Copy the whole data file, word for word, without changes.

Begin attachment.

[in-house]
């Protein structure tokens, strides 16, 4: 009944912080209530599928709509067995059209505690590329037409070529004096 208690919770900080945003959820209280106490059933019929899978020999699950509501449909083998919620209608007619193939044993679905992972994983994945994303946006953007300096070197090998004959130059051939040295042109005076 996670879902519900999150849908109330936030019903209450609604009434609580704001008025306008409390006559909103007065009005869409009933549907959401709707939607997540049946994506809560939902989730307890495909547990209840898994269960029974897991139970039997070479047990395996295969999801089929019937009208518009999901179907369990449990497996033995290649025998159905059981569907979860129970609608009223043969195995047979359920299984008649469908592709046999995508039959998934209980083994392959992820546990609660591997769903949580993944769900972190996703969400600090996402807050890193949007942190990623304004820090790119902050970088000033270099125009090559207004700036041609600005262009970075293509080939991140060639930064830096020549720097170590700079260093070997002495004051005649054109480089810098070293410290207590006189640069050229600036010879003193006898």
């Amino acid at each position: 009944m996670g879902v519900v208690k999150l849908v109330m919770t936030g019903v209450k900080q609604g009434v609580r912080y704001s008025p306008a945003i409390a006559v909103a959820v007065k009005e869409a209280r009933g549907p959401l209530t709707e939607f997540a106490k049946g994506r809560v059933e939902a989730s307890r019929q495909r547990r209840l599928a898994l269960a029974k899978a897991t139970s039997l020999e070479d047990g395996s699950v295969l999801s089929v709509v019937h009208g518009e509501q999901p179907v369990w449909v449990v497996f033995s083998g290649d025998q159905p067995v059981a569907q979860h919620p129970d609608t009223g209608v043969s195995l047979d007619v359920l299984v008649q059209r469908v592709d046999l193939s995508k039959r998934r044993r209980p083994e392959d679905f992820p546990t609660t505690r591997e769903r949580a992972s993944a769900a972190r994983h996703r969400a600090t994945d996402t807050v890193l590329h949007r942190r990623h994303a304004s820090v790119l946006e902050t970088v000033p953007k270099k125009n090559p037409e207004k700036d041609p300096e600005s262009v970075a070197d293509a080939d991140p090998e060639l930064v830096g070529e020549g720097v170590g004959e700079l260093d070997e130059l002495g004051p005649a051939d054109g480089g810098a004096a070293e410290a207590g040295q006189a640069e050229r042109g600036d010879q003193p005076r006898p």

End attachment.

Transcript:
[in-house]
């Protein structure tokens, strides 16, 4: 009944912080209530599928709509067995059209505690590329037409070529004096 208690919770900080945003959820209280106490059933019929899978020999699950509501449909083998919620209608007619193939044993679905992972994983994945994303946006953007300096070197090998004959130059051939040295042109005076 996670879902519900999150849908109330936030019903209450609604009434609580704001008025306008409390006559909103007065009005869409009933549907959401709707939607997540049946994506809560939902989730307890495909547990209840898994269960029974897991139970039997070479047990395996295969999801089929019937009208518009999901179907369990449990497996033995290649025998159905059981569907979860129970609608009223043969195995047979359920299984008649469908592709046999995508039959998934209980083994392959992820546990609660591997769903949580993944769900972190996703969400600090996402807050890193949007942190990623304004820090790119902050970088000033270099125009090559207004700036041609600005262009970075293509080939991140060639930064830096020549720097170590700079260093070997002495004051005649054109480089810098070293410290207590006189640069050229600036010879003193006898």
């Amino acid at each position: 009944m996670g879902v519900v208690k999150l849908v109330m919770t936030g019903v209450k900080q609604g009434v609580r912080y704001s008025p306008a945003i409390a006559v909103a959820v007065k009005e869409a209280r009933g549907p959401l209530t709707e939607f997540a106490k049946g994506r809560v059933e939902a989730s307890r019929q495909r547990r209840l599928a898994l269960a029974k899978a897991t139970s039997l020999e070479d047990g395996s699950v295969l999801s089929v709509v019937h009208g518009e509501q999901p179907v369990w449909v449990v497996f033995s083998g290649d025998q159905p067995v059981a569907q979860h919620p129970d609608t009223g209608v043969s195995l047979d007619v359920l299984v008649q059209r469908v592709d046999l193939s995508k039959r998934r044993r209980p083994e392959d679905f992820p546990t609660t505690r591997e769903r949580a992972s993944a769900a972190r994983h996703r969400a600090t994945d996402t807050v890193l590329h949007r942190r990623h994303a304004s820090v790119l946006e902050t970088v000033p953007k270099k125009n090559p037409e207004k700036d041609p300096e600005s262009v970075a070197d293509a080939d991140p090998e060639l930064v830096g070529e020549g720097v170590g004959e700079l260093d070997e130059l002495g004051p005649a051939d054109g480089g810098a004096a070293e410290a207590g040295q006189a640069e050229r042109g600036d010879q003193p005076r006898p």